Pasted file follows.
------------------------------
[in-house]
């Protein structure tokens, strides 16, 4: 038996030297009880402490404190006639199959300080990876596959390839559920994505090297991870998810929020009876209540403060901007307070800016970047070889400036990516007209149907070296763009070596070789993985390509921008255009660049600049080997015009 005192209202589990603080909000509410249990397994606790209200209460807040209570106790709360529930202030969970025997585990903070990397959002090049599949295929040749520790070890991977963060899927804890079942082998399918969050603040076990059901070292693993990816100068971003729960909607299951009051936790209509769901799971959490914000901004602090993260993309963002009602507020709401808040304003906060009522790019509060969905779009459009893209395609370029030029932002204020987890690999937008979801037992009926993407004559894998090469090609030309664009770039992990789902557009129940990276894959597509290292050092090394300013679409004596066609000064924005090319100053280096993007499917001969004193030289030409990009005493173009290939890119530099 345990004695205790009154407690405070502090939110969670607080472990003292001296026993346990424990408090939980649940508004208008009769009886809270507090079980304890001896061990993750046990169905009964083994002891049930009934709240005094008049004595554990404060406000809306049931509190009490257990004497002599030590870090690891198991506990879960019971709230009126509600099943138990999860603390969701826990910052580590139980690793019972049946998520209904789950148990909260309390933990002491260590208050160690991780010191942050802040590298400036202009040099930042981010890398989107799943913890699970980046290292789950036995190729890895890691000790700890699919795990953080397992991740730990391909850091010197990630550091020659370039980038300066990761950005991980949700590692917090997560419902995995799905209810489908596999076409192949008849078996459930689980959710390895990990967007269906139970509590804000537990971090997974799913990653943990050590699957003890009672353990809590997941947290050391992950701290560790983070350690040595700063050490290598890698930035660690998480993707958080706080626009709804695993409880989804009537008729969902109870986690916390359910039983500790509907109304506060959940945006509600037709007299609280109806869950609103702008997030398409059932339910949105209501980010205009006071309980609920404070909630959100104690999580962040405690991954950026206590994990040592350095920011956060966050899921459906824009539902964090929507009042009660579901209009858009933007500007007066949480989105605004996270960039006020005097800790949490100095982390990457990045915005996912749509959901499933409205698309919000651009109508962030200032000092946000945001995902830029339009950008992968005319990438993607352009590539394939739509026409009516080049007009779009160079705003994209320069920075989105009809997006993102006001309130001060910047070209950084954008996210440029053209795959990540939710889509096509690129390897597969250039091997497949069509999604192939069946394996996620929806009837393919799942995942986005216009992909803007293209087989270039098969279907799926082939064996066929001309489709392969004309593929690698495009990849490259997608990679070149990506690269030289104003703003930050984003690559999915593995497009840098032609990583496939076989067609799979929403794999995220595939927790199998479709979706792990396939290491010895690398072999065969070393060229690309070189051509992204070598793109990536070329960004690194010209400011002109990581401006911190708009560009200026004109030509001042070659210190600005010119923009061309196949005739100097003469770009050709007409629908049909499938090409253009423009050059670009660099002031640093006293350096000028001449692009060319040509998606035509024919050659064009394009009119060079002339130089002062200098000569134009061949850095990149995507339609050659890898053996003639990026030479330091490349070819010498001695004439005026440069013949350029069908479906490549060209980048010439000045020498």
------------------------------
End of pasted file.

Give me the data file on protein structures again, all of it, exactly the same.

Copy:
[in-house]
């Protein structure tokens, strides 16, 4: 038996030297009880402490404190006639199959300080990876596959390839559920994505090297991870998810929020009876209540403060901007307070800016970047070889400036990516007209149907070296763009070596070789993985390509921008255009660049600049080997015009 005192209202589990603080909000509410249990397994606790209200209460807040209570106790709360529930202030969970025997585990903070990397959002090049599949295929040749520790070890991977963060899927804890079942082998399918969050603040076990059901070292693993990816100068971003729960909607299951009051936790209509769901799971959490914000901004602090993260993309963002009602507020709401808040304003906060009522790019509060969905779009459009893209395609370029030029932002204020987890690999937008979801037992009926993407004559894998090469090609030309664009770039992990789902557009129940990276894959597509290292050092090394300013679409004596066609000064924005090319100053280096993007499917001969004193030289030409990009005493173009290939890119530099 345990004695205790009154407690405070502090939110969670607080472990003292001296026993346990424990408090939980649940508004208008009769009886809270507090079980304890001896061990993750046990169905009964083994002891049930009934709240005094008049004595554990404060406000809306049931509190009490257990004497002599030590870090690891198991506990879960019971709230009126509600099943138990999860603390969701826990910052580590139980690793019972049946998520209904789950148990909260309390933990002491260590208050160690991780010191942050802040590298400036202009040099930042981010890398989107799943913890699970980046290292789950036995190729890895890691000790700890699919795990953080397992991740730990391909850091010197990630550091020659370039980038300066990761950005991980949700590692917090997560419902995995799905209810489908596999076409192949008849078996459930689980959710390895990990967007269906139970509590804000537990971090997974799913990653943990050590699957003890009672353990809590997941947290050391992950701290560790983070350690040595700063050490290598890698930035660690998480993707958080706080626009709804695993409880989804009537008729969902109870986690916390359910039983500790509907109304506060959940945006509600037709007299609280109806869950609103702008997030398409059932339910949105209501980010205009006071309980609920404070909630959100104690999580962040405690991954950026206590994990040592350095920011956060966050899921459906824009539902964090929507009042009660579901209009858009933007500007007066949480989105605004996270960039006020005097800790949490100095982390990457990045915005996912749509959901499933409205698309919000651009109508962030200032000092946000945001995902830029339009950008992968005319990438993607352009590539394939739509026409009516080049007009779009160079705003994209320069920075989105009809997006993102006001309130001060910047070209950084954008996210440029053209795959990540939710889509096509690129390897597969250039091997497949069509999604192939069946394996996620929806009837393919799942995942986005216009992909803007293209087989270039098969279907799926082939064996066929001309489709392969004309593929690698495009990849490259997608990679070149990506690269030289104003703003930050984003690559999915593995497009840098032609990583496939076989067609799979929403794999995220595939927790199998479709979706792990396939290491010895690398072999065969070393060229690309070189051509992204070598793109990536070329960004690194010209400011002109990581401006911190708009560009200026004109030509001042070659210190600005010119923009061309196949005739100097003469770009050709007409629908049909499938090409253009423009050059670009660099002031640093006293350096000028001449692009060319040509998606035509024919050659064009394009009119060079002339130089002062200098000569134009061949850095990149995507339609050659890898053996003639990026030479330091490349070819010498001695004439005026440069013949350029069908479906490549060209980048010439000045020498």